Edith Piaf is the soundtrack extra-or-dee-naire for French Onion soup, so please start the video and follow along. ;-)
Onion soup reaches back to the early Roman’s but the version we make today dates from France in the 1700’s. The peasants lived on this stuff because the ingredients are so cheap.
Besides seven or eight large onions, the only other ingredients that are essential are beef broth, stale bread, a bit of cheese and plenty of time.
Luckily the WesternBEEF is piled high in meaty, inexpensive beef bones. Pull a cork, pour some red and arrange them on a flat roasting sheet. If you roast them a bit first they bring a nice, chary flavor.
A bit of salt, a liberal grind of pepper and keep an eye on them at about 375°F until they look like this:
Don’t forget to deglaze your roasting sheet with a bit of water and add it to your broth.
You know the drill by now, put the roasted bones into a big pot, cover them with cold water, add parsley stems and the ends of the onions as you cut them, pour some red wine in and bubble those bones slowly for an hour.
Add a beef bouillon cube if you want, it’s mostly just salt and caramel anyway. Bubble it down to about a gallon. Now slice your onions fairly evenly while you melt half a stick of butter in a thick bottom pot. We’re gonna soften the onions.
I used a whole bag of yellow onions and one sweet vidalia. Put ‘em in the butter and toss to coat them, then turn the heat way down and simmer them slowly, uncovered for awhile.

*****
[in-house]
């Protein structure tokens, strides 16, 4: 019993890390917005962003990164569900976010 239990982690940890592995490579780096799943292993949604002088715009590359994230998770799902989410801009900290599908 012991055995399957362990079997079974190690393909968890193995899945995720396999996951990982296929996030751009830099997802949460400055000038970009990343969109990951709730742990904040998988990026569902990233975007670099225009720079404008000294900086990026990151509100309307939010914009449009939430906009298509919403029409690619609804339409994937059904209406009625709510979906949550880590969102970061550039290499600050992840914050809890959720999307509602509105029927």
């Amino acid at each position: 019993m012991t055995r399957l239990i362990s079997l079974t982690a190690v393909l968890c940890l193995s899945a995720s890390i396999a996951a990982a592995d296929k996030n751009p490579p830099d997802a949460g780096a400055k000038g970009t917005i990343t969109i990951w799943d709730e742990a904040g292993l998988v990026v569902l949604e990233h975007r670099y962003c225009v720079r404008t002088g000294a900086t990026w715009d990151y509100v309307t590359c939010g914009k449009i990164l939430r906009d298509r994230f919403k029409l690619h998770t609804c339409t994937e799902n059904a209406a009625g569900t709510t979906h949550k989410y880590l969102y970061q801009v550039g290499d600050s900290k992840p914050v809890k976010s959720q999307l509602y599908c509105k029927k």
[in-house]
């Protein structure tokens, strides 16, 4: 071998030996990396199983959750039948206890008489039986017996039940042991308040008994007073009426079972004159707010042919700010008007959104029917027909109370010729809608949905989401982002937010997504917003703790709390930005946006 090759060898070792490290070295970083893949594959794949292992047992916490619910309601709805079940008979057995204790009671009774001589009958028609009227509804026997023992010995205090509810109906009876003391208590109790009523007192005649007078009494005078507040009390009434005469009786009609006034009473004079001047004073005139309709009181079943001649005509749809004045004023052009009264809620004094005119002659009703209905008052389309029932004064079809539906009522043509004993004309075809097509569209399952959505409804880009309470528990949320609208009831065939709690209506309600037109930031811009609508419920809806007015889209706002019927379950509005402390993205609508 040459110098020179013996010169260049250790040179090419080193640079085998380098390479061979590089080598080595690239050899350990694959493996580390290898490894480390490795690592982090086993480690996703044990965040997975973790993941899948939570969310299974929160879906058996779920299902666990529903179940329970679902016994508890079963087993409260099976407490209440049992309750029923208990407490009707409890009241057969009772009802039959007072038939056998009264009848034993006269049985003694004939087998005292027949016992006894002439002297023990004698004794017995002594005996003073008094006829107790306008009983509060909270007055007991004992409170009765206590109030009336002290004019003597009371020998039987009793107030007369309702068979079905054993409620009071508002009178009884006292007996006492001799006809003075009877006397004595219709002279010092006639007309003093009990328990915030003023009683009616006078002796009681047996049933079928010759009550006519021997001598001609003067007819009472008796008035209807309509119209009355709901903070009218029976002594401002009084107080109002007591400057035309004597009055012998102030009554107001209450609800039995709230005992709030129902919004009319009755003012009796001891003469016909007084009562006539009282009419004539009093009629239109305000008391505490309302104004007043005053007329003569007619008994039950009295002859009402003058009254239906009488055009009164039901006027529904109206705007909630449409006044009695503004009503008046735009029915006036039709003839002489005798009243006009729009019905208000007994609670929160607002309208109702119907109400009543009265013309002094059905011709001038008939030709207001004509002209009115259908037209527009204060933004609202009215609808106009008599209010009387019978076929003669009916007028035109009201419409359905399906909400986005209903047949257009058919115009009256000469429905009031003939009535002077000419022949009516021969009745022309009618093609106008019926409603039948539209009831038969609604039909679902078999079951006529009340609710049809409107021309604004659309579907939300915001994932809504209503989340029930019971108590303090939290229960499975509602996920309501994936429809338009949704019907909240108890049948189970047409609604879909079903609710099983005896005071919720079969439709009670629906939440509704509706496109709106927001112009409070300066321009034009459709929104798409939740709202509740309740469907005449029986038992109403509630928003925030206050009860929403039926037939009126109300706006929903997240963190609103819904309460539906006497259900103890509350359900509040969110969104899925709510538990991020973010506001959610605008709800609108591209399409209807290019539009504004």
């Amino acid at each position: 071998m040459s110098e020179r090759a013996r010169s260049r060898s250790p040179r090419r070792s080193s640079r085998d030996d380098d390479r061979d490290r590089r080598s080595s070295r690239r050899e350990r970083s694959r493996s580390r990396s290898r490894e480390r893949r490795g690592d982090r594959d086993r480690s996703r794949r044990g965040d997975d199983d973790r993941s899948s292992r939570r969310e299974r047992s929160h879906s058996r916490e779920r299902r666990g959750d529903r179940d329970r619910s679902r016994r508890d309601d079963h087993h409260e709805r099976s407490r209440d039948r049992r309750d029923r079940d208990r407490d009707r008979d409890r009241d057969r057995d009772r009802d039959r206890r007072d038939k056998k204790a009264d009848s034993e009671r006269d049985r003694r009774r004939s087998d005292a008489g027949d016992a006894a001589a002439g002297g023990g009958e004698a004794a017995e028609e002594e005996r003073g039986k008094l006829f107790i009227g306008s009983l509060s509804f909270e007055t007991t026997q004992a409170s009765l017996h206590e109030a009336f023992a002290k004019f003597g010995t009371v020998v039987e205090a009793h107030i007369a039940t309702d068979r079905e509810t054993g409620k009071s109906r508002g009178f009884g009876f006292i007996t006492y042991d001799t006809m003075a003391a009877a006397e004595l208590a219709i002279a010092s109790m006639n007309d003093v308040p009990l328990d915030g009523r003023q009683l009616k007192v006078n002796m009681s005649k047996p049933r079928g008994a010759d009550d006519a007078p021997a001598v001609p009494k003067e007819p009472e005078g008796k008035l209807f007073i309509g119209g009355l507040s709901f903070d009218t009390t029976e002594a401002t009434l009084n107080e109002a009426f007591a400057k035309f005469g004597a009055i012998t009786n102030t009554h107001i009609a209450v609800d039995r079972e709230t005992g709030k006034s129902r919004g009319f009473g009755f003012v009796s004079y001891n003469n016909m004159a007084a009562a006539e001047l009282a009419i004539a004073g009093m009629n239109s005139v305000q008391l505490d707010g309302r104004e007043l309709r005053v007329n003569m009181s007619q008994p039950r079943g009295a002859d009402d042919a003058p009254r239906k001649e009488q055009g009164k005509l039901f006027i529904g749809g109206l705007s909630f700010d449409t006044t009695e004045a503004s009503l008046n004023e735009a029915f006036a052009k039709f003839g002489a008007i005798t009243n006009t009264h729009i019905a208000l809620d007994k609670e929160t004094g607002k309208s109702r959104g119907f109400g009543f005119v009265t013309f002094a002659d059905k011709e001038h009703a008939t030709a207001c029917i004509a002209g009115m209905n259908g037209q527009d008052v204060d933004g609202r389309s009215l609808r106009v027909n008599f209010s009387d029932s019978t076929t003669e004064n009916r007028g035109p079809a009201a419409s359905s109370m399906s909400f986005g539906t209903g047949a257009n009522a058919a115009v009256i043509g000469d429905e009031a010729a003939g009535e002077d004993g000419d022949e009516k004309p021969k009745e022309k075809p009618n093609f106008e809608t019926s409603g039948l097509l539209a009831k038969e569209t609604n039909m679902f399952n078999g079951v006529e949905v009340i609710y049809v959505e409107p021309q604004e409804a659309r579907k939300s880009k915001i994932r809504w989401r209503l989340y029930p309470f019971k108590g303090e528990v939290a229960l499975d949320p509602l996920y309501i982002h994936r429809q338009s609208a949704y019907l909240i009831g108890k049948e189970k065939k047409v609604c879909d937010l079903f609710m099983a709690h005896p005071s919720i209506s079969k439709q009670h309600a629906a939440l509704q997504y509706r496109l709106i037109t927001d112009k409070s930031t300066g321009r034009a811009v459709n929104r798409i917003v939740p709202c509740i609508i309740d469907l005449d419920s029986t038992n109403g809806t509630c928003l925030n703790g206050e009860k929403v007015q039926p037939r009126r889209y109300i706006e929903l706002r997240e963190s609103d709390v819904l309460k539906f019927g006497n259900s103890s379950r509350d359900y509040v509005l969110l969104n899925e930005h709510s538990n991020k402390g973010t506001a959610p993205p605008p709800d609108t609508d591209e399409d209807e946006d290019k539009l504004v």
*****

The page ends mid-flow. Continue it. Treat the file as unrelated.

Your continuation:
It looks like a lot of onion but don’t worry, they cook down a lot. Sauteéing them uncovered allows the moisture to cook off, and it concentrates the complex flavors of the sugar in the onion.
Turn them frequently as they soften so they don’t burn, and mix in a teaspoon or so of brown sugar to help them caramelize.
Now keep stirring and sauteéing, they’ll get softer and smaller, and gently darker in color.
Eventually they’ll begin to brown into the most delicious sludge ever, the color of a walnut. Great. So far so good. Turn them off.
Has it been an hour or so? Time to strain your beef stock.
I like to strain it through ever finer meshes until it is clear and free of particles. The bones, by the way, are delicious. Boiled beef has been a staple in the UK since forever.
Add a few cups of hot stock to your onions, stir to loosen them, then pour in the rest and turn on the heat again. You should have four or five quarts. Simmer the soup gently covered for about another hour, adding salt or pepper if you wish. As it gets closer to finished, I add a half cup or so of good cognac.
Now comes the fun part. Ladle some of the soup into a ramekin or an ovenproof crock and fit it with a toasted crouton.
A round cut of a French baguette toasted works great, just fit it and shove it in. Cover it with a good gruyère, like a compté.
Oh boy. :-)
Now into the broiler until the cheese melts, then bubbles and browns. Those peasants may not be rich but their favorite soup sure is.